Peru has one of Latin America’s more competitive legal markets. Firms are large given the economy’s size, and many have full-service offerings. There is also a range of high-quality smaller outfits to choose from for those clients seeking specialists or flexible and cost-efficient alternatives.
Tough competition has led traditional outfits with prestigious reputations to adopt more modern styles of management as the dynamic younger firms snap at their heels. In recent years, the market has also seen more specialised boutiques pop up, catering to clients in the evolving tech and start-up sectors. There are examples of both in the top tier of Peru’s marketplace. However, the newer firms that have now established their names cannot rest on their laurels. They too face a new round of competition, this time from a wave of international firms prepared to pour money into solid local outfits.
Foreign arrivals have come from several places. Three global players, DLA Piper, CMS and Dentons, have established themselves in the country by merging with Pizarro, Botto & Escobar Abogados, Grau Abogados and Gallo Barrios, respectively. All have now accumulated a few years’ experience in the local market. Professional services firm EY broke into the local legal market recently too, and counts experienced lawyers in its team following hires from established firms.
Spanish firms have also targeted the country and are now firmly established. Both Uría Menéndez (through cross-border law firm Philippi Prietocarrizosa Ferrero DU & Uría) and Garrigues have made a splash since establishing their presence in the country and regularly appear on transactions in Peru. In 2019, they were accompanied by another Iberian heavyweight, Cuatrecasas, which poached from some of the best in the market. Since then, it has slowly grown its profile, landing transactional mandates. Meanwhile, the Affinitas group of firms, which includes Peru’s Miranda & Amado alongside top-tier counterparts in Chile, Colombia and Mexico, has laid out a strategy to forge closer ties.
Companies requiring legal services in Peru will find a large supply of talented lawyers capable of handling sophisticated work in a wide range of practice areas. Peruvian law firms have highly capable project finance teams, which have built up experience in cutting-edge financing transactions thanks to earlier administrations’ infrastructure investment plans. There is also a large pool of highly skilled transactional lawyers who have had ample experience of complex deals given that Peru has been high on investors’ list of priorities for several years. Firms also have deep benches in other practice areas that one might expect in an economy of this size, including tax, labour, disputes and intellectual property. Mining expertise is another constant of the Peruvian legal market; it remains excellently catered for by several full-service law firms and boutiques. Some firms are branching out into other specialised fields, such as agribusiness and fishing law, both of which are key sectors in the country’s economy.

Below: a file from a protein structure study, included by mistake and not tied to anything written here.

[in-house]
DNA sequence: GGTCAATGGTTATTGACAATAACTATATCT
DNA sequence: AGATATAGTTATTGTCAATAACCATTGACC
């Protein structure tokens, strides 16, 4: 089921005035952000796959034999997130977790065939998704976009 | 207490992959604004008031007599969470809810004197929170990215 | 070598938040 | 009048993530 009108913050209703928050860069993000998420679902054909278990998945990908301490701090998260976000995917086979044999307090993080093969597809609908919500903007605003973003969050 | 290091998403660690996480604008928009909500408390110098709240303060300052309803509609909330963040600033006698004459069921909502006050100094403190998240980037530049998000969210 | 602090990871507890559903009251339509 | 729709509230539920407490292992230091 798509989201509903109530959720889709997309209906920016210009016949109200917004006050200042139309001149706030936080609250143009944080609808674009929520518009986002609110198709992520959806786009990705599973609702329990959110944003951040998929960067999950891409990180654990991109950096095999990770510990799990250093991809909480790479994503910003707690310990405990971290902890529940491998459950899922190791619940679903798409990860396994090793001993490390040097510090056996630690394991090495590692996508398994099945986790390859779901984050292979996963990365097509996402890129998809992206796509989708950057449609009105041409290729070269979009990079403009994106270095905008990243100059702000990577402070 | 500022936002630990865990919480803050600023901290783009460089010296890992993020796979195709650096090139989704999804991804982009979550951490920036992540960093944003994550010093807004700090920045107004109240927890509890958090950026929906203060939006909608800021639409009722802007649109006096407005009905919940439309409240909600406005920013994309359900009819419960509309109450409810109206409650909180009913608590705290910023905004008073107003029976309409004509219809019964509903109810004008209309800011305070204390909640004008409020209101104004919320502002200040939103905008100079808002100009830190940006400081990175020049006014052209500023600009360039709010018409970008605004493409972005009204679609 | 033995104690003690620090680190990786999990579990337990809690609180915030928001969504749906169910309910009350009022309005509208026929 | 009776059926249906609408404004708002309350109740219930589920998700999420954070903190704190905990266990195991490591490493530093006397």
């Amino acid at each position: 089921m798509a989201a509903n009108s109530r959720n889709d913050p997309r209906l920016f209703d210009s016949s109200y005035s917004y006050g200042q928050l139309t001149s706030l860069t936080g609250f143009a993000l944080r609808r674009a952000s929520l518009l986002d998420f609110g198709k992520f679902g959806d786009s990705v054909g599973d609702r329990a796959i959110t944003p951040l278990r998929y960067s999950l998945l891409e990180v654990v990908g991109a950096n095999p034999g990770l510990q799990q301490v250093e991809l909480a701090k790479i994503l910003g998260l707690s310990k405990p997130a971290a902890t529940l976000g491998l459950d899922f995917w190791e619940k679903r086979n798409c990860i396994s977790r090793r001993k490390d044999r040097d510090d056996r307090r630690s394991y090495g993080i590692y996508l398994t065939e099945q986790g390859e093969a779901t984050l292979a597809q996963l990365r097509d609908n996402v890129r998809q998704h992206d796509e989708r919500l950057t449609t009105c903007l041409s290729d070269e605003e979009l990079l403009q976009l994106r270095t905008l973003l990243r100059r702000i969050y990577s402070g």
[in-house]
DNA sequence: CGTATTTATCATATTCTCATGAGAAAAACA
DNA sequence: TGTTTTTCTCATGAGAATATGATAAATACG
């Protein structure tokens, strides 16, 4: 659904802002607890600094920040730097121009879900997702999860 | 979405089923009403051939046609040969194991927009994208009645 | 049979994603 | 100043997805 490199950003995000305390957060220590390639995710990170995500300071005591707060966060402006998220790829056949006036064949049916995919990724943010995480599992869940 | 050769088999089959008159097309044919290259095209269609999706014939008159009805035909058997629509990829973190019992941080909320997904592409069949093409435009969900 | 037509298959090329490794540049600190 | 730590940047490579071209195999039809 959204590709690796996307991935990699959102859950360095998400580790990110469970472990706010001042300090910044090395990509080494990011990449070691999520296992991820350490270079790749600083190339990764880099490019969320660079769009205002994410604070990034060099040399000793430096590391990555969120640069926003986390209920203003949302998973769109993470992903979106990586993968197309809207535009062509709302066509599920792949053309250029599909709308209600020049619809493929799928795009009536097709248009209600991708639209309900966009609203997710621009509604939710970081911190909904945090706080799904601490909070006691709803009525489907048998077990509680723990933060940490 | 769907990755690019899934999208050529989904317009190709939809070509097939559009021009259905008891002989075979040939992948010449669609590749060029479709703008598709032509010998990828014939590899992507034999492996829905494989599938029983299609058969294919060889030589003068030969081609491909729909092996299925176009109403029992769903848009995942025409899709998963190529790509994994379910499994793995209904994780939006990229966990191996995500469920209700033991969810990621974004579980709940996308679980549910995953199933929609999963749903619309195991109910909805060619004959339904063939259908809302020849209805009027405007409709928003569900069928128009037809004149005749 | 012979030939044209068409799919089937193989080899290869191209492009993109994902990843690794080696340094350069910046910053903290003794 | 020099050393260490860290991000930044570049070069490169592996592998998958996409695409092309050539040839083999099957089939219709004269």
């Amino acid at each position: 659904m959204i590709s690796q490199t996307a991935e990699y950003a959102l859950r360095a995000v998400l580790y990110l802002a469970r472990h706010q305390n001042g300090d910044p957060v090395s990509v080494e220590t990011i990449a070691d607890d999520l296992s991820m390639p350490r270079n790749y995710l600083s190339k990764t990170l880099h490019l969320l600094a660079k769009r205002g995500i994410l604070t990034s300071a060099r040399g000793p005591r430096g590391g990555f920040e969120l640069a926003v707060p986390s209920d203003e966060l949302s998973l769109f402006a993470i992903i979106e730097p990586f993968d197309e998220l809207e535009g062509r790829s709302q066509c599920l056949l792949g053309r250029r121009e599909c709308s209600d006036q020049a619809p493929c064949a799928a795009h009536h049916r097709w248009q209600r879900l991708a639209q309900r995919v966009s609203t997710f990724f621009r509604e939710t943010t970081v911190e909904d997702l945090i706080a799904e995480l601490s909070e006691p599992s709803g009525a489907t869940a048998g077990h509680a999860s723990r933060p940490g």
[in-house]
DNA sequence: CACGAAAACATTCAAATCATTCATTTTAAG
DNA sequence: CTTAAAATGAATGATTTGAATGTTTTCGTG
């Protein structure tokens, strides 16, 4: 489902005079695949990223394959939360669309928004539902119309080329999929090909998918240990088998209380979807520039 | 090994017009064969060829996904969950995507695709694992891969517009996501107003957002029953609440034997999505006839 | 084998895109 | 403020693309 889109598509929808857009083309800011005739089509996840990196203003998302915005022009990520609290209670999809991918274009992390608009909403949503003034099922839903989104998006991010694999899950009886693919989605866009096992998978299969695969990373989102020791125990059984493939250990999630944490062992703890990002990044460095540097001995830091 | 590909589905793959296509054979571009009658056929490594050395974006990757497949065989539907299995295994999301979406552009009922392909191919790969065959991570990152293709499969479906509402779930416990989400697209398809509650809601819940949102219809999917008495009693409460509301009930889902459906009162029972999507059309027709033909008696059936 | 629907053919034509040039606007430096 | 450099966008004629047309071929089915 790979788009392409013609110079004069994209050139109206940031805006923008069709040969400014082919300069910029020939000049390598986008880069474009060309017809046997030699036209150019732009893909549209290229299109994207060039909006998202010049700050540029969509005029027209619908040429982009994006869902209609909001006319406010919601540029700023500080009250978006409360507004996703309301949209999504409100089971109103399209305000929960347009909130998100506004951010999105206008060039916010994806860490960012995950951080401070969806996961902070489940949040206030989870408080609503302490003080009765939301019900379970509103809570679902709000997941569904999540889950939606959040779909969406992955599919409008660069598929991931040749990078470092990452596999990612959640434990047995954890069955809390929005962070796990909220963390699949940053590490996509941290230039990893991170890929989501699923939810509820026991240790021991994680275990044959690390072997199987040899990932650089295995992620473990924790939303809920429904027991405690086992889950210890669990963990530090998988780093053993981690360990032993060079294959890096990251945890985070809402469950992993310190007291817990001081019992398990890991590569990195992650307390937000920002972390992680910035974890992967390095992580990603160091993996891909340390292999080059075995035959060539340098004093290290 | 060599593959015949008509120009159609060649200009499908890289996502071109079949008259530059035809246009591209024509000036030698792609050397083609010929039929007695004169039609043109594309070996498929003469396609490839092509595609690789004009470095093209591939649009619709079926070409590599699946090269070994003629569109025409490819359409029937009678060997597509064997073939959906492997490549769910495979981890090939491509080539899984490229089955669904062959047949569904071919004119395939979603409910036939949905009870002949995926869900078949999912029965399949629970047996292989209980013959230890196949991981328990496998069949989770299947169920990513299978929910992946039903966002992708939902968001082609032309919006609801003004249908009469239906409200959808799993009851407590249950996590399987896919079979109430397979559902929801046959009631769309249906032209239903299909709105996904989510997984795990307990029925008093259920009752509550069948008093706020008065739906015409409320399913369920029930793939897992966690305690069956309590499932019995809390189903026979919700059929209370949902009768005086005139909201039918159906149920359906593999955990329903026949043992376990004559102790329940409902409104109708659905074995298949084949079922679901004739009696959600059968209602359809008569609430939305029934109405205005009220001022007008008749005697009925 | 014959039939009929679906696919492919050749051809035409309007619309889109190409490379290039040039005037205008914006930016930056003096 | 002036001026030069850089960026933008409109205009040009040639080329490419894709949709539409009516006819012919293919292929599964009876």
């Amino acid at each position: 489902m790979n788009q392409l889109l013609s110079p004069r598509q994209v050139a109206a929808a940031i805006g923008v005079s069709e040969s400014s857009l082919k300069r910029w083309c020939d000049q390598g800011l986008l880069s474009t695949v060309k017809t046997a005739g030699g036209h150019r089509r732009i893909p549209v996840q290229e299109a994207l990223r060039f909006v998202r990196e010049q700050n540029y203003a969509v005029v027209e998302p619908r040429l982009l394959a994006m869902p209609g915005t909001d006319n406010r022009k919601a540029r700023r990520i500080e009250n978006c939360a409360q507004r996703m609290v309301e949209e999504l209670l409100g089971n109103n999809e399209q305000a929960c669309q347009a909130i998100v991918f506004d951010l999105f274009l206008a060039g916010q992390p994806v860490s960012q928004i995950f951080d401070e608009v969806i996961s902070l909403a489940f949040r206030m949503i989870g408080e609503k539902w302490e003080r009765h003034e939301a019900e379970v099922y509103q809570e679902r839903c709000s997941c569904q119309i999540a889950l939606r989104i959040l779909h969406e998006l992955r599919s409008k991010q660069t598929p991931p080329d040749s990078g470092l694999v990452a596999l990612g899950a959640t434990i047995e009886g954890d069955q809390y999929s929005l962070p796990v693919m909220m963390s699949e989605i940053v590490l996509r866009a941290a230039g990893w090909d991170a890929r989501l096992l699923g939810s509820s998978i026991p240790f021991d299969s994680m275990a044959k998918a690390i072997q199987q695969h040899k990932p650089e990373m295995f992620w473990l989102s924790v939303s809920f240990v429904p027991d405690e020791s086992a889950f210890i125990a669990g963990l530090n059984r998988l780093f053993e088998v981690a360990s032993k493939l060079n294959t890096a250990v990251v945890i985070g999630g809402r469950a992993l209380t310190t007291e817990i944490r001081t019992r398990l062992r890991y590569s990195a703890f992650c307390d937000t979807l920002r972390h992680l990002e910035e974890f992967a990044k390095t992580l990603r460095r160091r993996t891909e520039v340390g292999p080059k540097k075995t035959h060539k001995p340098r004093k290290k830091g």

For those firms that have the summit of the market in their crosshairs, Rodrigo, Elías & Medrano Abogados remains the gold standard. It is widely considered the best in the market in nearly every single practice area. Other candidates for the crown include Miranda & Amado Abogados and Estudio Echecopar, a member firm of Baker McKenzie, while Payet, Rey, Cauvi, Pérez Abogados is also in the picture. Increasingly gaining ground are Philippi Prietocarrizosa Ferrero DU & Uría and Rebaza, Alcázar & De Las Casas, and an eye should also be kept on Hernández & Cía Abogados, which has expanded rapidly over several years and is determined to compete with the very best.
Political turmoil has continued to permeate Peru. After an outcry over corruption toppled the Kuczynski administration in 2018, his successor, Marín Vizcarra, stepped down in 2020 following alleged involvement in corruption. The country saw three presidents in a week in November 2020 (including Vizcarra), with Francisco Sagasti leading the country until the 2021 elections. Left-wing Pedro Castillo assumed the presidency in July, following a narrow electoral victory over right-wing candidate Keiko Fujimori. The tumult has hit deal flow: corruption and political instability have led to fewer project finance opportunities, while private equity investment remains down.
As in several other left-leaning governmental regimes in Latin America, Castillo has pledged to rewrite Peru’s constitution, while claiming a practical approach towards economic policies. Many are sceptical as to whether he can ride out Peru’s political turmoil and get the economy back on track, including attracting the foreign investment that Peru needs – this does not look too promising given Castillo’s narrow congressional support. Moreover, the Fujimori-led opposition is likely to do what it can (as it has with previous governments) to get Castillo out of the picture and take power itself.
Until the covid-19 pandemic started in 2020, the political situation had little negative impact on the country’s GDP, which has grown steadily for several years. However, Peru is one of the countries most severely hit by the pandemic. The covid-19 death rate per 100,000 people is among the highest in the world and, according to the IMF, the economy contracted by over 11% in 2020 – one of the highest contraction rates in Latin America. While the IMF predicts an 8.5% bounce back in 2021, uncertainty remains over the political situation and investors’ interest in the market.
Lima is the heart and soul of Peru’s legal market, with just one firm in this chapter having a truly national presence: Muñiz, Olaya, Meléndez, Castro, Ono & Herrera, the country’s largest firm, has a total of 11 offices in Peru.